Fathoming personality disorder

by TheEditor

Categories: Diagnosis, Medicine

Personality disorder often appears as a vague and nebulous construct to many people. But first the author thanks two bright student nurses ‘L’ and ‘T’ for stimulating this post which was already on the way.  I consider an entire range of things related to personality disorder.

As I am not limited by a word count, this post will be very long.

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Introductory remarks

All of this post is based on individual professional knowledge and experience over 20 years. The contents may vary in parts, significantly from what is in standard textbooks and teachings – as well as the contents may cohere well with what is in books, teachings, and psychiatric literature. If you are in training or a course, give only the answers that are required in your assessments (assignments or exams). At the end of this post will be a list of supplemental articles.

Personality disorder is a broad category of diagnoses. It covers specific personality disorders, non-specific, and acquired types.

I reluctantly abbreviate ‘personality disorder’ to PD in this post. The reasons for my hesitance have relevant historical foundations:

  1. PD used to mean ‘psychopathic disorder’ (abbreviated here as PsyPD) which was a legal diagnosis in the MHA 1983, before it was amended in 2007.
  2. But pre-1983 PD, was still taken to mean personality disorder though it was often conflated with ideas about PsyPD.
  3. PsyPD – was truly a legal diagnosis in the way it was defined in law.
  4. The term borrowed from some social and clinical concepts of psychopathy, which itself is not a clinical diagnosis.
  5. Psychopathy is still, even today, a social construct that has been ‘medicalised’ in part into clinical diagnoses of antisocial personality disorder (or dissocial personality disorder).
  6. Pre-1983 PsyPD was held to be untreatable in England & Wales.
  7. But then the government created Dangerous Severe PD (DSPD) – which again was a ‘politically’ driven diagnosis. Millions were wasted developing DSPD services. Those were eventually shelved years later, and nobody heard anything more about it.
  8. Attitudes about PsyPD contaminated the clinical treatment of PD. This persists today.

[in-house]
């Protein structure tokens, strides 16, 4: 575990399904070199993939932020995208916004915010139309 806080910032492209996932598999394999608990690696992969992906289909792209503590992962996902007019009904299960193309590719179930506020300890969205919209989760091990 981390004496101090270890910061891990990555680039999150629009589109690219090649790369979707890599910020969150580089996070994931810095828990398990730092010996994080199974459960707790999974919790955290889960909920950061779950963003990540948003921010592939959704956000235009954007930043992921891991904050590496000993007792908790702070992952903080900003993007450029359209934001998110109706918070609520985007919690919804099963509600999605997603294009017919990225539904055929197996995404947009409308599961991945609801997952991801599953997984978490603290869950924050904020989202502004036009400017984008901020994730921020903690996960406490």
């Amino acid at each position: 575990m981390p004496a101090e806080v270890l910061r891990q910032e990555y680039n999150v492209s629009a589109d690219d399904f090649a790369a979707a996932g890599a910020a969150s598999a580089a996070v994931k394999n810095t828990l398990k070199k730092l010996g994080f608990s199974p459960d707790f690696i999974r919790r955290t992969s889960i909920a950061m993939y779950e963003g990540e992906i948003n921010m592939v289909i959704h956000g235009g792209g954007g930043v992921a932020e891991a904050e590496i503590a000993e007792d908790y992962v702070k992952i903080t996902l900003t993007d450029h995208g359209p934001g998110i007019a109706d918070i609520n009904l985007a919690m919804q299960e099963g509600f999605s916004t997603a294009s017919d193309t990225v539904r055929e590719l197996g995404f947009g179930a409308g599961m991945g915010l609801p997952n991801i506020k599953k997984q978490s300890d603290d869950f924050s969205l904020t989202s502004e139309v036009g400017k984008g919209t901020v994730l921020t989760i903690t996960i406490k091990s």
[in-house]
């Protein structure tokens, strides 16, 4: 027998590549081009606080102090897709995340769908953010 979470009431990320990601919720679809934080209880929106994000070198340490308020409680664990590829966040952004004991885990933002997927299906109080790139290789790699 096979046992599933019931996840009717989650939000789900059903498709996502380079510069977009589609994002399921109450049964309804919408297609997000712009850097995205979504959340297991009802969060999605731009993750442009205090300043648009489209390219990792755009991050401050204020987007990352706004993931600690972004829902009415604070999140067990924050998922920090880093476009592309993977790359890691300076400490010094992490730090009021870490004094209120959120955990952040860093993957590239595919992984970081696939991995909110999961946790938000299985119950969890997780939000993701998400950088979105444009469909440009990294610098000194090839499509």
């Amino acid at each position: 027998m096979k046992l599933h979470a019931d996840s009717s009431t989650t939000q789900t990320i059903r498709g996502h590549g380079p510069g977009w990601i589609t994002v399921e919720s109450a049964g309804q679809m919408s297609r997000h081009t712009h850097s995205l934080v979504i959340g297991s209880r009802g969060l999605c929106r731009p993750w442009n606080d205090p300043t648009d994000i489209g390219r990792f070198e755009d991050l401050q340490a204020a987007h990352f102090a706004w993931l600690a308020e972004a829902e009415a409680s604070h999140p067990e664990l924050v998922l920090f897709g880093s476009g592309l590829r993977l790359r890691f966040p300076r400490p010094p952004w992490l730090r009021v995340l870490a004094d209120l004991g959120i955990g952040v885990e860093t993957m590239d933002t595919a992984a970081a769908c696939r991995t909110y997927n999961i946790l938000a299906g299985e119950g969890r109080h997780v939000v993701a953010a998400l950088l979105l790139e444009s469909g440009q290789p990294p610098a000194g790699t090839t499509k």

9. PD was always known in the sciences to be treatable.
  10. But pre-1983 and even today the big unseen issue is ‘mental illness or PD?‘ even when the law does not make that distinction anymore.

Personality refers to an individual’s characteristic way of behaving, experiencing life, and of perceiving and interpreting themselves, other people, events, and situations. Personality is manifested most directly in how individuals think and feel about themselves and their interpersonal relationships, how they behave in response to those thoughts and feelings and in response to others’ behaviours, and how they react to events in their lives and changes in the environment. An important characteristic of non-disordered personality is sufficient flexibility to react appropriately and adapt to other people’s behaviours, life events, and changes in the environment.

An important characteristic of non-disordered personality is sufficient flexibility to react appropriately and adapt to other people’s behaviours, life events, and changes in the environment.(Reference: ICD-11).

To the above I add that people often judge others’ personalities – like their friends – based on interactions. Adjectives abound e.g. friendly, happy-go-lucky, charming, chatty, difficult, strong-willed, pig-headed, stubborn, thick etc etc. Those sorts of ‘personality assessments’ by lay persons of their friends, is not what personality means in professional circles. Ordinary people can present different ‘personalities’ (in lay terms) in different settings. You may see your friend as a very nice personality based on numerous chats over the years. But your friend’s co-workers may think ‘he’s an arsehole’. I am just using the terminology of ordinary people.

The main point here is that lay notions or perspectives of peoples’ personalities are not what this blog post is about. It is important not to carry lay notions or attitudes about personality into professional assessments.